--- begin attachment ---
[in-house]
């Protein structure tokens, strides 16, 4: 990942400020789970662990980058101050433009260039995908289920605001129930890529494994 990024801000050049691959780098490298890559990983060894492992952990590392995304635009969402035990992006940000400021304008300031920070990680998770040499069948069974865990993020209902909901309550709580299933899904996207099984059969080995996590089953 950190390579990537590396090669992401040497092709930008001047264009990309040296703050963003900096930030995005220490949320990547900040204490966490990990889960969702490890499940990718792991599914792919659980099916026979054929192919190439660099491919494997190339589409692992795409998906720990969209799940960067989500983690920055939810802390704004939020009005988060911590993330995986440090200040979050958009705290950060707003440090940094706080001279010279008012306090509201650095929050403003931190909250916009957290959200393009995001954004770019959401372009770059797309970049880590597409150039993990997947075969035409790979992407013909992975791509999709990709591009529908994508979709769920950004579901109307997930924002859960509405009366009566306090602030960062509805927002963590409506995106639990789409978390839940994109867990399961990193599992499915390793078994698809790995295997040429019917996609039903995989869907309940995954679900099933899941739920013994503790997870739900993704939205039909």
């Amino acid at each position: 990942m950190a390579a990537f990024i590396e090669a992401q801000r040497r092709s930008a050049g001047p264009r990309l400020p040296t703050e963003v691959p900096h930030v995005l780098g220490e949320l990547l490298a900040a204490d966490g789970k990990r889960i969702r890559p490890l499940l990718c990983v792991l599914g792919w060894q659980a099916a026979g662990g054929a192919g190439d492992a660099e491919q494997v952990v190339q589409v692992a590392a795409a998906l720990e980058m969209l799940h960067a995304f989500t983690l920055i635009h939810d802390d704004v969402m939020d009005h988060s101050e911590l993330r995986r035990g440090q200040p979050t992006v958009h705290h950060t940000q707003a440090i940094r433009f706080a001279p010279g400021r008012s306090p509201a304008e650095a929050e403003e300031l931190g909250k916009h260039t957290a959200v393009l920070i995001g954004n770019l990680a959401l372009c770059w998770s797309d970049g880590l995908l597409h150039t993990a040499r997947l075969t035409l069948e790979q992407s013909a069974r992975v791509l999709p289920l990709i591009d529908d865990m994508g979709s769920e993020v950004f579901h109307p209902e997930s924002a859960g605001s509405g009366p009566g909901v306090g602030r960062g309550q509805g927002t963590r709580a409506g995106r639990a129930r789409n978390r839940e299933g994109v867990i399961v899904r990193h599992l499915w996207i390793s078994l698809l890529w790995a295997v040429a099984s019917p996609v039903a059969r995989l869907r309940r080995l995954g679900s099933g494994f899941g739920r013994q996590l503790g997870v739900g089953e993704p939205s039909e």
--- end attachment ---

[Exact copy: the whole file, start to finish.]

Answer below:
[in-house]
């Protein structure tokens, strides 16, 4: 990942400020789970662990980058101050433009260039995908289920605001129930890529494994 990024801000050049691959780098490298890559990983060894492992952990590392995304635009969402035990992006940000400021304008300031920070990680998770040499069948069974865990993020209902909901309550709580299933899904996207099984059969080995996590089953 950190390579990537590396090669992401040497092709930008001047264009990309040296703050963003900096930030995005220490949320990547900040204490966490990990889960969702490890499940990718792991599914792919659980099916026979054929192919190439660099491919494997190339589409692992795409998906720990969209799940960067989500983690920055939810802390704004939020009005988060911590993330995986440090200040979050958009705290950060707003440090940094706080001279010279008012306090509201650095929050403003931190909250916009957290959200393009995001954004770019959401372009770059797309970049880590597409150039993990997947075969035409790979992407013909992975791509999709990709591009529908994508979709769920950004579901109307997930924002859960509405009366009566306090602030960062509805927002963590409506995106639990789409978390839940994109867990399961990193599992499915390793078994698809790995295997040429019917996609039903995989869907309940995954679900099933899941739920013994503790997870739900993704939205039909």
């Amino acid at each position: 990942m950190a390579a990537f990024i590396e090669a992401q801000r040497r092709s930008a050049g001047p264009r990309l400020p040296t703050e963003v691959p900096h930030v995005l780098g220490e949320l990547l490298a900040a204490d966490g789970k990990r889960i969702r890559p490890l499940l990718c990983v792991l599914g792919w060894q659980a099916a026979g662990g054929a192919g190439d492992a660099e491919q494997v952990v190339q589409v692992a590392a795409a998906l720990e980058m969209l799940h960067a995304f989500t983690l920055i635009h939810d802390d704004v969402m939020d009005h988060s101050e911590l993330r995986r035990g440090q200040p979050t992006v958009h705290h950060t940000q707003a440090i940094r433009f706080a001279p010279g400021r008012s306090p509201a304008e650095a929050e403003e300031l931190g909250k916009h260039t957290a959200v393009l920070i995001g954004n770019l990680a959401l372009c770059w998770s797309d970049g880590l995908l597409h150039t993990a040499r997947l075969t035409l069948e790979q992407s013909a069974r992975v791509l999709p289920l990709i591009d529908d865990m994508g979709s769920e993020v950004f579901h109307p209902e997930s924002a859960g605001s509405g009366p009566g909901v306090g602030r960062g309550q509805g927002t963590r709580a409506g995106r639990a129930r789409n978390r839940e299933g994109v867990i399961v899904r990193h599992l499915w996207i390793s078994l698809l890529w790995a295997v040429a099984s019917p996609v039903a059969r995989l869907r309940r080995l995954g679900s099933g494994f899941g739920r013994q996590l503790g997870v739900g089953e993704p939205s039909e």